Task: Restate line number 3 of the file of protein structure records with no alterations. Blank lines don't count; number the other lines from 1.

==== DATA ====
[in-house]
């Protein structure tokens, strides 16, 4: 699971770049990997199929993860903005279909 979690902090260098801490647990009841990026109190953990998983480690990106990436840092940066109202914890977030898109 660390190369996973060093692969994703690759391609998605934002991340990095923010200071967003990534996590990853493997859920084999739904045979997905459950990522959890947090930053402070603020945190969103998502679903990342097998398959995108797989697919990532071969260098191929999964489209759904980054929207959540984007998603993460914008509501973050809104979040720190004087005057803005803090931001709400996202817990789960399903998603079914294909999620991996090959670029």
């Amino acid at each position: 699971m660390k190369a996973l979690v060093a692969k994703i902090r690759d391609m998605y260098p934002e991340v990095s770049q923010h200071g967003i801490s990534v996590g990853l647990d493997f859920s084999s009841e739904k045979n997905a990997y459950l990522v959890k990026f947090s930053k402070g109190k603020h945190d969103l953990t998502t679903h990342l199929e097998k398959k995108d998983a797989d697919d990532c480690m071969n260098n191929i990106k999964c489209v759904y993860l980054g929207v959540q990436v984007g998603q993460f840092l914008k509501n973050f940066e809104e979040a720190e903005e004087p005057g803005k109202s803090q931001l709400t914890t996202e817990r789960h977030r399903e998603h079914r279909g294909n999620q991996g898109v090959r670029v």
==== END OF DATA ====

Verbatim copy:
């Amino acid at each position: 699971m660390k190369a996973l979690v060093a692969k994703i902090r690759d391609m998605y260098p934002e991340v990095s770049q923010h200071g967003i801490s990534v996590g990853l647990d493997f859920s084999s009841e739904k045979n997905a990997y459950l990522v959890k990026f947090s930053k402070g109190k603020h945190d969103l953990t998502t679903h990342l199929e097998k398959k995108d998983a797989d697919d990532c480690m071969n260098n191929i990106k999964c489209v759904y993860l980054g929207v959540q990436v984007g998603q993460f840092l914008k509501n973050f940066e809104e979040a720190e903005e004087p005057g803005k109202s803090q931001l709400t914890t996202e817990r789960h977030r399903e998603h079914r279909g294909n999620q991996g898109v090959r670029v």